Trump has given a bargaining advantage to critics who will use the FHA rate-cut suspension to paint him as a billionaire penthouse owner in league with the DC special interests he promised to oppose. The people Trump most represents — the people who want change in Washington — will see the FHA decision as evidence that nothing is different, that the insiders are still inside.

If the new Administration is savvy it will favor a restored FHA premium cut before Memorial Day, in time to boost the home-selling season. A review by officials in the Trump White House can easily determine that FHA reserves are well-above required levels and that the people who voted for Trump deserve a better deal from Washington. Such thinking will lead to a new FHA discount — and maybe even a bigger FHA discount — one labeled and promoted as a Trump program to help mortgage borrowers nationwide.

That’s politics, and that’s Washington at work — when it works.

(Photo courtesy of Thomas Kelley)

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2 Comments on "Trump, FHA Mortgages and Rethinking Discounts"

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  1. Lets Get Real says:

    Lets not forget that FHA’s reserve ratio was well above the required reserve in 2008-2009, had nearly disappeared by 2010, and led to a $1.7B bailout in 2013. So the “extra” expense to new FHA borrowers, which is really that they pay the same fees every other FHA borrower has paid for the last couple of years, is for the benefit of all taxpayers.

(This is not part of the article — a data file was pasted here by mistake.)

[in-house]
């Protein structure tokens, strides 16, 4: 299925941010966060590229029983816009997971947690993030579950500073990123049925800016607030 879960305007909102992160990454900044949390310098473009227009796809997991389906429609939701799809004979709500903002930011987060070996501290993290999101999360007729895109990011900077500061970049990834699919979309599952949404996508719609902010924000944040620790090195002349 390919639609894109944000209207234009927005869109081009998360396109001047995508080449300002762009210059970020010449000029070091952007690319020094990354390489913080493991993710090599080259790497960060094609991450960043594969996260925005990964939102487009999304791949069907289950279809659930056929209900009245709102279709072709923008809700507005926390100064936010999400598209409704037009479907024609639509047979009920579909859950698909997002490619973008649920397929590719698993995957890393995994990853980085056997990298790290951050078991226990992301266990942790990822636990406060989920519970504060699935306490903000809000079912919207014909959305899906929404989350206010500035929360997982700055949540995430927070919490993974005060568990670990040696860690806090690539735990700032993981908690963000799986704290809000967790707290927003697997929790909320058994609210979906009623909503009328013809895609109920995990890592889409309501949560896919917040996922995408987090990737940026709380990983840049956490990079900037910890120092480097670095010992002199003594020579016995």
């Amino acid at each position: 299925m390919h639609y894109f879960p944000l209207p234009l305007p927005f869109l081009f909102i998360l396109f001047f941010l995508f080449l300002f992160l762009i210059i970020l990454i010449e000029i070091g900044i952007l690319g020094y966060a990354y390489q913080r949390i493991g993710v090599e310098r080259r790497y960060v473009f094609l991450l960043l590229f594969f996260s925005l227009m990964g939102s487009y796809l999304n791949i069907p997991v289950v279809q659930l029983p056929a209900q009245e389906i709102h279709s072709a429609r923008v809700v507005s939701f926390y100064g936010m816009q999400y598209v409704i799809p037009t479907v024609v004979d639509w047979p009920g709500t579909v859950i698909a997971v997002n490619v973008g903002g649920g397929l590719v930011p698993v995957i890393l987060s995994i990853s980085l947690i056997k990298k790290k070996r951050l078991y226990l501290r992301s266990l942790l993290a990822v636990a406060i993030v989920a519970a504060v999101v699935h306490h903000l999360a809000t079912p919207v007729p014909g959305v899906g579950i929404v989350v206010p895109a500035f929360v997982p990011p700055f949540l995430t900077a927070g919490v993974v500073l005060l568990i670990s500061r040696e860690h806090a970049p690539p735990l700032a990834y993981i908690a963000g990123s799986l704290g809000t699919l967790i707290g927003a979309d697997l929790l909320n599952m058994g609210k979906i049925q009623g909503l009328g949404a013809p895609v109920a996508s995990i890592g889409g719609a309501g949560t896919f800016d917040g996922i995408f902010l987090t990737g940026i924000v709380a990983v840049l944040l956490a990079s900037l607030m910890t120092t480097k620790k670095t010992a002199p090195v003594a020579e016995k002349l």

It was obvious that this cut was meant to put the new administration in a hard place. The timeline for the change was drastically faster than similar past changes, and they even changed the basis for determining which rate you get from your case number assignment date to the closing date. It seems like this was all designed to make the change effective as close to inauguration as possible.
    I think the change would have been great for my industry, but I see the logic of examining it further to ensure it makes sense for all Americans. Right now it does not seem like that was done. The disappointing part is this little political play by the exiting administration cost the mortgage industry millions of dollars in resources dedicated to making rush updates for this change and lost production on applications that were taken relying on the new rates that will now withdraw. If a mortgage company did something similar to this to its customers, they would be shut down.

  2. Real estate guy says:

    The Obama administration made several last minute moves in an effort to box Trump in on certain policies. Obama waited on many of these changes because it was not politically expedient to do them earlier. This was one of those moves. Trump is actually doing the responsible thing to determine whether the new rate is appropriate or irresponsible. Remember that the FHA insurance premium must cover each 30 year loan on a go-forward basis. As underwriting standards loosen and borrowers again are allowed to put almost no money down, there is a higher risk to taxpayers that the FHA might need another bailout. Remember, if Obama thought this was so smart and a no-brainer, he would have done this much earlier than his last week in office. Instead he put Trump in a no-win situation, having to choose between repealing the rate reduction or potentially letting the FHA get in trouble again. Let’s give the new administration a chance to figure out whether this rate reduction was appropriate or not.